Thursday, 5 February 2009
Have you ever noticed the night sky when the snow is thick on the ground? It doesn't go dark. It's yellow. Shadowy yellow. Like the underside of a primrose on a sunny afternoon.
I got confused this morning. More confused. I'd planned to go horse riding. The last thing she said to me on Sunday evening: "I'll see you tomorrow, as long as it doesn't snow too heavily". Monday morning I pulled the blind to reveal a beautiful all-encompassing whiteness. Snow I hadn't seen the likes of in years. Sixteen apparently. Snow deeper than my school ruler. It was that long ago when it used to snow like this.
"Oh rats, I hope we'll still be able to ride," was my second thought. Ride? In Surrey? An hour away on a good day? I wasn't even going to be able to get the car door open. But I couldn't see that. All I could see was a breathtaking scene out of my window. The grey world covered in Christmas glitter. All life's unhappy lumps and bumps disguised and forgotten beneath a warm duvet of glistening wonderment. Enchanting for its rarity. No grotesque familiarity to procreate its ugly contempt. Just glorious divine whiteness. A distant recognition of home.
I switch the radio on.
"The M25 is at a standstill in Surrey between junctions 22 and 25. On the A3 …. The bus service is completely suspended across London. We're waiting for an announcement from Mayor Johnson on that one now. On the tubes the Piccadilly line is suspended between....
"Mandy from Sutton, you're stuck in your car on the M3?"
"That's right Nick…”
A romantic notion of trekking the ponies through a snowy woodland scene began reluctantly to fade. I started to realise that the vision outside my window wasn't the only consequence of this recent gift from above. Slowly, slowly…
Why does it take so long for the patently obvious to become so? Why did it take me eighteen months to realise that an engagement to somebody I barely knew was not a good idea? Why did it take me a further eighteen months to realise that I did not even like the person in question and furthermore never had. Why has it taken me a staggering thirty five years to realise that I am happy in solitude. I thought I was the most gregarious person in London. I am not. An hermitage. That'd suit me.
Can all of this be denial? Sometimes I feel as though I live in an egg. I can see no consequences to the outside world of my choices within the egg. And yet paradoxically I've also little idea as to what quite is going on inside the egg, as to the choices I am all the time making and for what reasons. What other mysteries lurk awaiting discovery? What will I have discovered by the time I am seventy? I should show septuagenarians more respect. They know more than I. They've been around longer. Made the same mistakes. Denied the same inevitabilities. Watched it all turn to dust. It hardly matters in the end. In fact it doesn't matter. Not a bit.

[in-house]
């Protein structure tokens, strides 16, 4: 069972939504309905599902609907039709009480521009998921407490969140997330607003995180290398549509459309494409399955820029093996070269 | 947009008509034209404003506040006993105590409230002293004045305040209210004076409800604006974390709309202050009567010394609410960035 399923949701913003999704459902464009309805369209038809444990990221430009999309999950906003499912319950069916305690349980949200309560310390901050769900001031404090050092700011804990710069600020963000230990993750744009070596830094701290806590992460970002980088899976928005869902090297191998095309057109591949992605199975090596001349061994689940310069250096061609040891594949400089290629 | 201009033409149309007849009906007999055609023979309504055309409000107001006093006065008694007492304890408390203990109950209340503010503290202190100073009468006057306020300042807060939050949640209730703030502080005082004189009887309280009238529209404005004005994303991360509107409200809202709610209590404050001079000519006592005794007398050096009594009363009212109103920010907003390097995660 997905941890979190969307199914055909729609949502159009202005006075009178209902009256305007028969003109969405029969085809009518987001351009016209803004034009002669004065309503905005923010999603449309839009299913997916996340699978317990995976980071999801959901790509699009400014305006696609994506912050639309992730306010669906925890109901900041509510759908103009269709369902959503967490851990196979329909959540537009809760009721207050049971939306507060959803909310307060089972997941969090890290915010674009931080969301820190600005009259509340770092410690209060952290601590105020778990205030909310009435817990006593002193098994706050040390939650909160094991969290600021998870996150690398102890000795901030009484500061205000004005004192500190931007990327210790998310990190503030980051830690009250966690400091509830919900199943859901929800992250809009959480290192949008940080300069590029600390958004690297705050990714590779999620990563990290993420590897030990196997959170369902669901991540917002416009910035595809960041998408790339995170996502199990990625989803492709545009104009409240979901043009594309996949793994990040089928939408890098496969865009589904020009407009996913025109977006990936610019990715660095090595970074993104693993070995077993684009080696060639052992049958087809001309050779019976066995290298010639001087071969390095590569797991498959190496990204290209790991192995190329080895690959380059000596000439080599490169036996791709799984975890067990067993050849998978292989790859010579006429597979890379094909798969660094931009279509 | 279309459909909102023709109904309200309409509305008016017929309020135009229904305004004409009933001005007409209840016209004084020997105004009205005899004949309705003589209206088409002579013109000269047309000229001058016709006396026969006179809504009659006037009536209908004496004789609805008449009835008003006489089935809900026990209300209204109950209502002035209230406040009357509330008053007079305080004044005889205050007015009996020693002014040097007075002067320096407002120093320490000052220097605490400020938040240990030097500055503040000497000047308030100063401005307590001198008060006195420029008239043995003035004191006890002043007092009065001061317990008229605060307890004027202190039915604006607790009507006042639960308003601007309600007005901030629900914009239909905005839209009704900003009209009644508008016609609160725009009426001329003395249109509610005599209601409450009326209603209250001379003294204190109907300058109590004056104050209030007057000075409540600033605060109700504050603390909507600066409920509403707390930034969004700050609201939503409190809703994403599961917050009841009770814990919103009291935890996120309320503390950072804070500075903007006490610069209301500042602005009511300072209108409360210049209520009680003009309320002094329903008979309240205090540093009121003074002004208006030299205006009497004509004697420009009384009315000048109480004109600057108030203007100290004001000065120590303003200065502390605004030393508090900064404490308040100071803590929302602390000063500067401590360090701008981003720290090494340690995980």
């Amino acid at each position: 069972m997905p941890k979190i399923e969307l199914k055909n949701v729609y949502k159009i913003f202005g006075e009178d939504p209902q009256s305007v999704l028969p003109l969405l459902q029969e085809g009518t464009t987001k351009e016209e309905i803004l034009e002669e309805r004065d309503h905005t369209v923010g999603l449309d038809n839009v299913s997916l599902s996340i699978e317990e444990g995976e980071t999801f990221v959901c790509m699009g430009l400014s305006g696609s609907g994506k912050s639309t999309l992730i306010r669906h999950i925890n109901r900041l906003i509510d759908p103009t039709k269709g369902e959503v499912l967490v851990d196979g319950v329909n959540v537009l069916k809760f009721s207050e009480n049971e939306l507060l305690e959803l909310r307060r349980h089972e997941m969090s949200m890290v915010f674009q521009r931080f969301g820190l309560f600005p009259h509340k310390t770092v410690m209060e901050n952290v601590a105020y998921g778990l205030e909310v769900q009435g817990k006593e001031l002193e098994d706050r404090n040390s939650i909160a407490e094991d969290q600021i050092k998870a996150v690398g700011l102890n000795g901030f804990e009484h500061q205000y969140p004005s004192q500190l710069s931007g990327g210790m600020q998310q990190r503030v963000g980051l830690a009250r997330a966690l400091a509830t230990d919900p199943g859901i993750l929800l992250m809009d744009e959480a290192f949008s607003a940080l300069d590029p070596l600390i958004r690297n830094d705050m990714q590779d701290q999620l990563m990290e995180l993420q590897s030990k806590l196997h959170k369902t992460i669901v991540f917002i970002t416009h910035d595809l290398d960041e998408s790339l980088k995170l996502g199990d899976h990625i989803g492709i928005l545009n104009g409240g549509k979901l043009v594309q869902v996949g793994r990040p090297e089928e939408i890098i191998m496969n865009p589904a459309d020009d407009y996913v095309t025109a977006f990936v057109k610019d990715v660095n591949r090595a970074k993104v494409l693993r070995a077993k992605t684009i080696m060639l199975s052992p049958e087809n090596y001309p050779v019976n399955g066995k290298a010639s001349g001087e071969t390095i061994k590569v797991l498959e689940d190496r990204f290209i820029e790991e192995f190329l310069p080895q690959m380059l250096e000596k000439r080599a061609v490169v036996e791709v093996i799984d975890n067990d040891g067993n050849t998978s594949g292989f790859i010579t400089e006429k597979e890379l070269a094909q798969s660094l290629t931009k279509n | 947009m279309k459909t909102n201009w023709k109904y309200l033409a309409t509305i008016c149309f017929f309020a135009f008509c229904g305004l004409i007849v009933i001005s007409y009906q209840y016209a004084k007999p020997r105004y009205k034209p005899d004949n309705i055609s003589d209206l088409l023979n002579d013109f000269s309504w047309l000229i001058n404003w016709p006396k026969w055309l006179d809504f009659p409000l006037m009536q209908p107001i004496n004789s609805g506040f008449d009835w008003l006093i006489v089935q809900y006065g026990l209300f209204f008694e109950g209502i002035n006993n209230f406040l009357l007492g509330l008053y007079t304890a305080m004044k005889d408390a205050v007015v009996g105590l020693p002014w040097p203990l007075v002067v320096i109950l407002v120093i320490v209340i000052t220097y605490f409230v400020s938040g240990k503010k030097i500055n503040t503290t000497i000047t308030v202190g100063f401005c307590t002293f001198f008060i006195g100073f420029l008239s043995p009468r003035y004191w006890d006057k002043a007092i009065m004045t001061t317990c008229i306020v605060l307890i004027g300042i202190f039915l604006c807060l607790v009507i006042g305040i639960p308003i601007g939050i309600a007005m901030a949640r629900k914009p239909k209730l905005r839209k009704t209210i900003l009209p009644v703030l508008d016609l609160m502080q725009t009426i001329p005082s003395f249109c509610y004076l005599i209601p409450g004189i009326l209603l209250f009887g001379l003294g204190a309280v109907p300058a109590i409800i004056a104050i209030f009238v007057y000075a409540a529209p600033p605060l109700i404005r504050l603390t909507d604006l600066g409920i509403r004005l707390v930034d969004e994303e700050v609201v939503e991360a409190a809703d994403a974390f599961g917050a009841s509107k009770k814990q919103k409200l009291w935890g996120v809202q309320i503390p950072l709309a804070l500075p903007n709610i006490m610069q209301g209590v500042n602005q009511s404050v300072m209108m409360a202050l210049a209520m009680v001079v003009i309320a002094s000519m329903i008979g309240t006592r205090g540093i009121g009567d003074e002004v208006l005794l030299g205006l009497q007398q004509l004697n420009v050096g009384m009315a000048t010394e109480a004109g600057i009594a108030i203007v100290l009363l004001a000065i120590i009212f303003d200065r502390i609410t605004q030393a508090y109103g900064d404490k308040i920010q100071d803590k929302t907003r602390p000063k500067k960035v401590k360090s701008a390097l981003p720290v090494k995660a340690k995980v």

Finally I realise London is more or less in a state of emergency on Monday 2 February 2009. I decide to go for a walk in the snow. Break the egg as it were. Check out the Dunkirk spirit in action. The Great British 'pecker' at full mast.
I walk past my car. Two enormous letters are carved out in the snow along its flank. 'OM'. Only in Notting Hill. I'm overjoyed. Somebody has chosen my car as a platform from which to project to the world the sound of the universe. There must be some serious karma in this. The world is alright. There are wonderful people out there. Humanity is not all bad. Not a total washout. Not the bed-wetter of the animal kingdom. We are good. Some of us are good. Some of us is good.
"Hello". I greet a total stranger. In the street. In London. I had forgotten myself for a moment. But she responds warmly. A nation’s weather has a profound effect upon its collective personality. No wonder we're such a dour repressed bunch most of the time. But oddly the snow seems to be having the same effect as sunshine. It is opening us up.
Some guy stops me in the street. He has eyes for which the word goggle was invented. I gather he has taken leave of his sense of perspective. He stares at me as though to control me through force of will alone. His will. "Fancy a coffee love?" he breathes. "No thank you," I say as I scuttle away. "Don't be shy" he calls - optimistically - at my retreating back. "No. Thank you," I add, pointlessly, giving away an unease that borders on terror.
I don't like to engage with the world in such a defensive way but sometimes there doesn't seem to be so much choice. It was only last week I was wandering home at seven o'clock on a Saturday evening. A gang of hoodies was hanging around on bicycles. I walked casually through them thinking "I like the hoodies. I'm not frightened of teenagers. I'm sure they're perfectly nice young people. Just because they're black and wearing hooded sport tops does not make them criminals. It does not make them people to live in fear of. If I approach them with kindness they will respond likewise. Fear breeds fear." I smiled at them and walked on. Thirty seconds later three of them cycled up behind me and tried to grab my laptop out of my hand. Out of my bloody hand. They didn't get it and they didn't come back and have another go. I quickened the pace after that. But I still like the hoodies oddly enough. What I don't like is googly eyed strangers getting in my face and calling me "love".
I've just been out again for Higgedy Pie. It's pie weather. Somebody's rubbed the OM off. The once squeaky crisp angelic pavement has turned to dirty wet mush. Its got my boots dirty and my trousers wet. By the morning it'll be an invisible death trap. Isn't it always the way. It starts off looking beautiful, but you can guarantee it'll be a nightmare in the end. A nightmare.